No Place to Hide: A Look into China’s Geosynchronous Surveillance Capabilities

China launched a remote-sensing satellite called Yaogan-41 into geostationary orbit (GEO) on December 15, 2023. Analysts expect the satellite to settle into a position that would allow continuous surveillance of the Pacific and Indian Oceans, as well as Taiwan and Mainland China. Paired with data from other Chinese surveillance satellites, Yaogan-41 could provide China an unprecedented ability to identify and track car-sized objects throughout the entire Indo-Pacific region and put at risk numerous U.S. and allied naval and air assets operating in the region.

Q1: What is Yaogan-41?

A1: Officially, the Chinese government says that Yaogan-41 is a civilian high-altitude optical remote-sensing satellite intended for crop yield estimation, environmental management, weather forecasting, and disaster prevention. However, Western observers assess that Yaogan-41 is primarily a military reconnaissance satellite, as the Yaogan program supports the space component of the People’s Liberation Army (PLA). China has successfully placed 144 Yaogan surveillance satellites into orbit since the start of the program in 2006. Translated into English from Chinese, Yaogan literally means remote sensing.

Once Yaogan-41 reaches its intended position it will become the fourth Chinese optical surveillance satellite in GEO. Notably, Yaogan-41 is much larger and heavier than its three optical predecessors. Whereas these other satellites were launched by the Long March 3B rocket, capable of lifting 2,000 kilograms (kg) into GEO, Yaogan-41 used China’s largest rocket, the Long March 5, capable of launching a 4,500 kg payload. Additionally, Yaogan-41’s payload fairing was 50 percent longer than the usual Long March 5 fairing, making the particular Long March 5 that launched Yaogan-41 China’s tallest rocket.

Experts assume that Yaogan-41 is also more capable than its three GEO peers, whose highest optical resolution is believed to be around 15 meters. This resolution is enough to detect and likely classify large ships. If Yaogan-41’s builders were able to incorporate technology Chinese researchers expected to perfect by 2020, the optical resolution of Yaogan-41 might approach 2.5 meters. This resolution would be enough to identify and track car-sized objects, the equivalent to seeing a strand of hair from 800 meters away.

Q2: How is Yaogan-41 different from most surveillance satellites?

A2: Most remote-sensing satellites, including those from the United States, Europe, Russia, and China, operate in low Earth orbit (LEO), which is up to 3,000 kilometers (km) in altitude. The majority of satellites currently in orbit and the bulk of surveillance satellites operate in LEO because it is much easier and cheaper to launch satellites into LEO than into higher orbits. Additionally, for an equivalently sized sensor, placing that sensor in LEO produces sharper resolution because it is closer to the objects on Earth. LEO satellites, however, lack one characteristic that can be crucial to surveillance: persistence.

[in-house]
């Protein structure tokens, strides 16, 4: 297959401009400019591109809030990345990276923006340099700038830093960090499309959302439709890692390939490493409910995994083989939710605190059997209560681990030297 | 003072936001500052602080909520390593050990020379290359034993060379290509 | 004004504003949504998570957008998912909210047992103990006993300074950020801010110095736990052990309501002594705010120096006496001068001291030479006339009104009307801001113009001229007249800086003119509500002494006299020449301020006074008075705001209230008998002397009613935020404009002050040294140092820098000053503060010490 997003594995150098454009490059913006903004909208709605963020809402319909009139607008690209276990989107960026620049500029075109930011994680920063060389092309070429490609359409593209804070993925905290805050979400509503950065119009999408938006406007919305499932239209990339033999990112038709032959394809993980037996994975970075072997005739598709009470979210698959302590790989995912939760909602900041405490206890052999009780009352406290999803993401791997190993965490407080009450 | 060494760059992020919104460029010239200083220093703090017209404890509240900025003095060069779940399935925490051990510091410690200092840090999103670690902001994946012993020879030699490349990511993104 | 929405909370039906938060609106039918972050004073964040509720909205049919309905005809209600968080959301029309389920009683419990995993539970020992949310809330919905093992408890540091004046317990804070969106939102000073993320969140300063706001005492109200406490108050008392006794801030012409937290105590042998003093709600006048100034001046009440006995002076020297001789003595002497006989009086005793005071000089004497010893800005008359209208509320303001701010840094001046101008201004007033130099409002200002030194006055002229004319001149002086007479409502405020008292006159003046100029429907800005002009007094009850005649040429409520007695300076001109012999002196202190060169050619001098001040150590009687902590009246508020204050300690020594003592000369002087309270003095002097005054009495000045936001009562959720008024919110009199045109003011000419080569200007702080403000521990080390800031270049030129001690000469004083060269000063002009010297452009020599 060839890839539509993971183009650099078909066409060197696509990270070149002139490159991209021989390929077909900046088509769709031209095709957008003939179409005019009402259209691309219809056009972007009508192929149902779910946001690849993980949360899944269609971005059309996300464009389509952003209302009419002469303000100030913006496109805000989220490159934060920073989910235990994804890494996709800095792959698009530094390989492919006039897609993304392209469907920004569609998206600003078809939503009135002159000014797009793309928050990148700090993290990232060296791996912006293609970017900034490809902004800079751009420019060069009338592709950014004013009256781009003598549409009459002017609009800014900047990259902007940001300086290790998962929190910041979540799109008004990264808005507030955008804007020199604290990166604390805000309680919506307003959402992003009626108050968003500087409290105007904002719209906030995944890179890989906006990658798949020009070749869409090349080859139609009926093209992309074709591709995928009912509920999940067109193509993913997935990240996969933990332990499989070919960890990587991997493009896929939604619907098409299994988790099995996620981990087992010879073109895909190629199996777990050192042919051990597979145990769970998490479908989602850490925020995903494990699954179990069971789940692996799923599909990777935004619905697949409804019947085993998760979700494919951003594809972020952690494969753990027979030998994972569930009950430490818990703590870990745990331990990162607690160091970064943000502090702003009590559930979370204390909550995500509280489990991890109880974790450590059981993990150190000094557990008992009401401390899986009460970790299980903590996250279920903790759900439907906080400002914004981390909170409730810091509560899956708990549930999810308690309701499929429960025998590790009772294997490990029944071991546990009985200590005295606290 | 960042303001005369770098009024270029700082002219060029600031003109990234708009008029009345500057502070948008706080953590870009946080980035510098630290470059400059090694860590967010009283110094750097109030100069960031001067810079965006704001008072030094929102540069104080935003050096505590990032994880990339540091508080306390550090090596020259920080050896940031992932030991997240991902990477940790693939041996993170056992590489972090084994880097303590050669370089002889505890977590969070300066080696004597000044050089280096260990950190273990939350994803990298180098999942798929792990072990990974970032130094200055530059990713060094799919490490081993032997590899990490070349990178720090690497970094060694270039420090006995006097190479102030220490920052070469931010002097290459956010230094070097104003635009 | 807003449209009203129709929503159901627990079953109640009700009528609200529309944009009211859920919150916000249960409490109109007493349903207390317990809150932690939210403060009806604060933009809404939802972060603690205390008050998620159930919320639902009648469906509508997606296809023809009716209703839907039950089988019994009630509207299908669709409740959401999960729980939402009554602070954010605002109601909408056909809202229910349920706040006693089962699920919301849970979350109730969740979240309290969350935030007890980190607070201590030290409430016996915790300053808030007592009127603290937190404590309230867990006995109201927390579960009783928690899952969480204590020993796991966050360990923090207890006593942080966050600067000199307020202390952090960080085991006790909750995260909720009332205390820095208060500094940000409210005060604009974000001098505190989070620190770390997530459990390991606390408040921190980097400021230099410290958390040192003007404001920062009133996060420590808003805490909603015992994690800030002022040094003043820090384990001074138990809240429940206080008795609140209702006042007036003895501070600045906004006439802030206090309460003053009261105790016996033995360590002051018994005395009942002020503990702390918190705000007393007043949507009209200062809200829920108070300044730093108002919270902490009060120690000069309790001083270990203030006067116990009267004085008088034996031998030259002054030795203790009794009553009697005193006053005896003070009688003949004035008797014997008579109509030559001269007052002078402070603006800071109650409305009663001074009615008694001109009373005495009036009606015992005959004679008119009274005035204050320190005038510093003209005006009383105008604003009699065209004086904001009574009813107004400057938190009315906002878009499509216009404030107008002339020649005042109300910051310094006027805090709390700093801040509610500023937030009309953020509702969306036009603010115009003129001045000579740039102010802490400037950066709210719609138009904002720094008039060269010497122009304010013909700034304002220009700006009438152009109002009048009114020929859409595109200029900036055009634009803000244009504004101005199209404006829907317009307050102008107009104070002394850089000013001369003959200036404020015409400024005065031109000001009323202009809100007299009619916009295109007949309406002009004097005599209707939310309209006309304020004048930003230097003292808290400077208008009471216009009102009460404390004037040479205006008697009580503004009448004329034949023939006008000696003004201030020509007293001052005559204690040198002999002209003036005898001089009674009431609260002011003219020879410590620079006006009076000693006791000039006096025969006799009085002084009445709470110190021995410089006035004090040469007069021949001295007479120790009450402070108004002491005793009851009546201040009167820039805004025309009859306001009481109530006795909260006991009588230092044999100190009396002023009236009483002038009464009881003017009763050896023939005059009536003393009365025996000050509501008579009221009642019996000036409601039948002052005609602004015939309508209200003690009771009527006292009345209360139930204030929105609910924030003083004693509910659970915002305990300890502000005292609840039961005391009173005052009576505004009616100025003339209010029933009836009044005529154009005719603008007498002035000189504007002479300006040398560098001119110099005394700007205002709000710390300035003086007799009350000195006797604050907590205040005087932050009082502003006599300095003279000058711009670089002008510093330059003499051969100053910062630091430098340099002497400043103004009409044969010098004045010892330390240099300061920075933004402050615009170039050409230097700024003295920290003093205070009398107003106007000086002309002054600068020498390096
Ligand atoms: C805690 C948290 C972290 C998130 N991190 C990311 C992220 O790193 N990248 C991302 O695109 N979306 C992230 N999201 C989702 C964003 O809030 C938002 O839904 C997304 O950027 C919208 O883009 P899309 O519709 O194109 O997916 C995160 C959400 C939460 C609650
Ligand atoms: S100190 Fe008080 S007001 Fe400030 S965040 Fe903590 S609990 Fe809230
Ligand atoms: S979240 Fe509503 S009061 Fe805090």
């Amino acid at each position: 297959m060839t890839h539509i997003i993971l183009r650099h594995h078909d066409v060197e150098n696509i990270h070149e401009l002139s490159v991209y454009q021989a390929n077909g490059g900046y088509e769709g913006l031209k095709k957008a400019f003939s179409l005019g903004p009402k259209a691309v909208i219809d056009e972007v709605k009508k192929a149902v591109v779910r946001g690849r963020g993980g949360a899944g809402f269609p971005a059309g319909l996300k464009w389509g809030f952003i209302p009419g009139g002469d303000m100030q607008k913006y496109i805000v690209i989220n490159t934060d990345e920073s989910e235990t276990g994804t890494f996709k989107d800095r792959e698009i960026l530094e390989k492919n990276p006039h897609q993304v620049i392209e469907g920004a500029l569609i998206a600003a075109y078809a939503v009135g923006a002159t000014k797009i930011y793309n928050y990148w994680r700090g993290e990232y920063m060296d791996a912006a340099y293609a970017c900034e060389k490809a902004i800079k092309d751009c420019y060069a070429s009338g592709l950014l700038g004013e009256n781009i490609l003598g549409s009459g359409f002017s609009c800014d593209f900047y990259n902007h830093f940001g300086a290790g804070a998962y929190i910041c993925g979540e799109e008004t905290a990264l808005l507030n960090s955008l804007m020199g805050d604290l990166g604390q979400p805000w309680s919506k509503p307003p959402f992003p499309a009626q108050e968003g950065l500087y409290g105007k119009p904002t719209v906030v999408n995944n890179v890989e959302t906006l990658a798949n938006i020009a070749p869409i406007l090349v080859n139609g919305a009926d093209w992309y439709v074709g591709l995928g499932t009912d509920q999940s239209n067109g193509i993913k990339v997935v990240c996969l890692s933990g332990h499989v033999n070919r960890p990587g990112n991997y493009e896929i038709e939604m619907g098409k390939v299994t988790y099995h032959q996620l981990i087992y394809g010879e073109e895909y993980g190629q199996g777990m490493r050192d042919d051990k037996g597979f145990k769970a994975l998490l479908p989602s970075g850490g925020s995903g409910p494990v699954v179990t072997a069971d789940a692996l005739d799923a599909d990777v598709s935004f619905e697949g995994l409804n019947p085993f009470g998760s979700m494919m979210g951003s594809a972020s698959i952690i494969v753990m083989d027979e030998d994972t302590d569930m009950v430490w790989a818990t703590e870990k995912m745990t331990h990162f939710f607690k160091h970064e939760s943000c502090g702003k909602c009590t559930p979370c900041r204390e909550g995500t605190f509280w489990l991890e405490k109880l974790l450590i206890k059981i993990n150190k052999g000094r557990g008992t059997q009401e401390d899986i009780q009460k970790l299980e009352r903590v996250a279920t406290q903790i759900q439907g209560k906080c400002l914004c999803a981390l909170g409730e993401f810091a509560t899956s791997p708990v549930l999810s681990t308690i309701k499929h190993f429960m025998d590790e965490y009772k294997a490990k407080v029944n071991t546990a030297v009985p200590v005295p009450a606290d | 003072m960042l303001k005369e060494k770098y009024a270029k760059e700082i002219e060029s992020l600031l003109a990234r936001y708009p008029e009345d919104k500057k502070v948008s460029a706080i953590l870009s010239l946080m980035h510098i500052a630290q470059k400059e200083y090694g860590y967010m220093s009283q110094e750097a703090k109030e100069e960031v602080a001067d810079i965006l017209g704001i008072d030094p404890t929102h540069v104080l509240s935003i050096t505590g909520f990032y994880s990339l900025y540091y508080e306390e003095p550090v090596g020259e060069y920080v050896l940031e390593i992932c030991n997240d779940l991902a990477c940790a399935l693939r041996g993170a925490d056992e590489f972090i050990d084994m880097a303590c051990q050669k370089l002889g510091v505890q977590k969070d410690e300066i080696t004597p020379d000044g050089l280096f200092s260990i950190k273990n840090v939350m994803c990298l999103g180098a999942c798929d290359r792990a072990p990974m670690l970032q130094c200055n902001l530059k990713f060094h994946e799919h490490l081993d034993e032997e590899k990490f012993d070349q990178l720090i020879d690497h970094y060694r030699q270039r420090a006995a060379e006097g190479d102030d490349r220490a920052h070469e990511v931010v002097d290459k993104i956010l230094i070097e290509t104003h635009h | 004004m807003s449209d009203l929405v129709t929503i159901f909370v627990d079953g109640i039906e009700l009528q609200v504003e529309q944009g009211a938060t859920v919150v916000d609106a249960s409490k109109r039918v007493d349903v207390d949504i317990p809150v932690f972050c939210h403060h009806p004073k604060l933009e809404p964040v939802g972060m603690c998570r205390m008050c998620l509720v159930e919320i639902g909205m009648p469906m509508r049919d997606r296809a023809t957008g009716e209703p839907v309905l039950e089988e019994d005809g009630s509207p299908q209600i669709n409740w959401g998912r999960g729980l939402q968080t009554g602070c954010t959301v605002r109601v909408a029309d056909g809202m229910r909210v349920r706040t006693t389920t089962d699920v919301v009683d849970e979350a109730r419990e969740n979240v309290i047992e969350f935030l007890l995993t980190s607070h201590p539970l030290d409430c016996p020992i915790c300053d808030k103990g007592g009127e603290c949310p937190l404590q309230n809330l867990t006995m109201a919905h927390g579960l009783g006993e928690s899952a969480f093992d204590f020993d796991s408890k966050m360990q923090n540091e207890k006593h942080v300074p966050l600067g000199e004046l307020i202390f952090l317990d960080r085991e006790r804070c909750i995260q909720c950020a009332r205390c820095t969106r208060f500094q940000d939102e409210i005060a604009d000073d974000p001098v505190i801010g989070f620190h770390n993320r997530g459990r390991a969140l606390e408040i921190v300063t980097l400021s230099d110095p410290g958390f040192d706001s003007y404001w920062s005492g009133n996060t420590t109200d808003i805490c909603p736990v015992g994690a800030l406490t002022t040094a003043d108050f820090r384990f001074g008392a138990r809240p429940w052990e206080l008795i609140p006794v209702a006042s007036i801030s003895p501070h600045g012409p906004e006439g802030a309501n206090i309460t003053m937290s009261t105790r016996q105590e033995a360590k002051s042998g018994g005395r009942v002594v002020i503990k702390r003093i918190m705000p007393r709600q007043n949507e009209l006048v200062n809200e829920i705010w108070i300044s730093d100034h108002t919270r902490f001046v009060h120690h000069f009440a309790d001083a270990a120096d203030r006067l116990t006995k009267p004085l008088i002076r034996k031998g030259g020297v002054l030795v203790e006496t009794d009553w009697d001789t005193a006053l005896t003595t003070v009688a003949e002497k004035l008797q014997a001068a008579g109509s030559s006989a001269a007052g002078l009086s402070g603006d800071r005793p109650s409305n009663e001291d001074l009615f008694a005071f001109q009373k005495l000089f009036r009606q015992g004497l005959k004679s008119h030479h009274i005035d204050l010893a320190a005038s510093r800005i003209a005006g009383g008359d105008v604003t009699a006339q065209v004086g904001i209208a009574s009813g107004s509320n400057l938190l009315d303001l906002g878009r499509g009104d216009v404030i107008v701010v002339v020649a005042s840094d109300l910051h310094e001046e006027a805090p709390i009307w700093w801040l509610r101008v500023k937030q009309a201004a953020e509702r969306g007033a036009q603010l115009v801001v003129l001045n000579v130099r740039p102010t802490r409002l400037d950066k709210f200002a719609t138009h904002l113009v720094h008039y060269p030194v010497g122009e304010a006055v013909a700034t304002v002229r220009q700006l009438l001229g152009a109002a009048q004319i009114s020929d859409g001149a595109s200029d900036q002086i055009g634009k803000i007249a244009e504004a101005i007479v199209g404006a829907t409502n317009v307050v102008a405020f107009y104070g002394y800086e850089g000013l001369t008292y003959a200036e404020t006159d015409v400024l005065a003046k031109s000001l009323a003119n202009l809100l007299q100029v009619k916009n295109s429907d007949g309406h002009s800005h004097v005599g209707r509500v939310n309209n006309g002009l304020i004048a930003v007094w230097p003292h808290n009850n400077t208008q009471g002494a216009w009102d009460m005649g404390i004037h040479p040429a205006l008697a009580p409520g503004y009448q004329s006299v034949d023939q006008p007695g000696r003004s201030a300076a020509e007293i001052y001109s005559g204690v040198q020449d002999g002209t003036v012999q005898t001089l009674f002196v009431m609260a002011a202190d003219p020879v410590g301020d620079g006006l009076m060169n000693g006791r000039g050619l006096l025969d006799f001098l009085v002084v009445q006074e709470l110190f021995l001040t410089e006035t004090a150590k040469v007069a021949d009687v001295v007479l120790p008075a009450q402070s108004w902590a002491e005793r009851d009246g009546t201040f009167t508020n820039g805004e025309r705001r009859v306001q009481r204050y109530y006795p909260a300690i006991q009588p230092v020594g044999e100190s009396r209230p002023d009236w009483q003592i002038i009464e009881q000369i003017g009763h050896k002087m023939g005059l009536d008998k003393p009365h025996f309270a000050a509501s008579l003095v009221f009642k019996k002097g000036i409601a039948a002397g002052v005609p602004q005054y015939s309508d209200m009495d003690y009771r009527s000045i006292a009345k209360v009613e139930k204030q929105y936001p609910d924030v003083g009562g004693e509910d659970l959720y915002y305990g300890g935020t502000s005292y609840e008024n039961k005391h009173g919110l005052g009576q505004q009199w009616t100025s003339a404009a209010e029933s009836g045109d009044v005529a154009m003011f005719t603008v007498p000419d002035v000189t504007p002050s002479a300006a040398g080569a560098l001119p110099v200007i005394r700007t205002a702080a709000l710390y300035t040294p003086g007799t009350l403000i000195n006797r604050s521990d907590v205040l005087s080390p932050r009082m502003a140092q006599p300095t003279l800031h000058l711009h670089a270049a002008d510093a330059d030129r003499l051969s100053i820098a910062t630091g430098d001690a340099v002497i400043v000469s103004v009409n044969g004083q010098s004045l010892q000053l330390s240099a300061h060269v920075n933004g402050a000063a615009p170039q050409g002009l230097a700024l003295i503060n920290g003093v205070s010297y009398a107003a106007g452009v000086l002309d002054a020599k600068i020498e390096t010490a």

A typical satellite in LEO orbits the Earth in less than two hours, thus only seeing a given spot on Earth for a few minutes. Additionally, due to orbital mechanics, it may take hours or days for that satellite to revisit the same spot again. Though a constellation of satellites at lower orbits can provide persistency by reducing the revisit time, satellites in GEO orbit at the same rate as the Earth, which means they view the Earth as if it is not moving. Only GEO provides a satellite, like Yaogan-41, with a persistent view of the same place. An additional advantage is that a GEO satellite can see almost half of Earth’s surface from its 36,000 km altitude.

There are dozens of geosynchronous weather satellites, which are effectively very low-resolution remote sensing systems optimized to track large cloud formations and storms. However, only China and India operate high-resolution optical GEO satellites, but India’s system carries a multi-spectral payload and not a visible light optical imager like its Chinese peers.

Q3: What are China’s other GEO remote sensing satellites?

A3: China operates three other optical surveillance satellites in GEO. These three satellites are part of the Gaofen program, which has 29 satellites operating in LEO for a total of 32. Gaofen, which means high resolution, is part of the China High-resolution Earth Observation System (CHEOS), an ostensibly civilian initiative to assist in agriculture, disaster response, and environment monitoring activities. In addition to satellites, CHEOS operates near-space, airborne, and ground-based data collection and processing systems.

Though China provided significant details about the payloads for the first seven Gaofen satellites, which often included multiple sensors, including optical, hyperspectral, multispectral, and SAR capabilities, it has provided little information about subsequent satellites. The three Gaofen satellites operating in GEO are Gaofen-4Gaofen-13, and Gaofen-13-02. Launched in 2015, Gaofen-4 was equipped with a 50-meter resolution electro-optical sensor and could capture three images per minute. While unconfirmed by China, experts believe that Gaofen-13, launched in 2020, and Gaofen-13-02, launched in 2023, can capture images with a resolution of 15 meters. Yaogan-41 is believed to be the successor to Gaofen-13 satellites.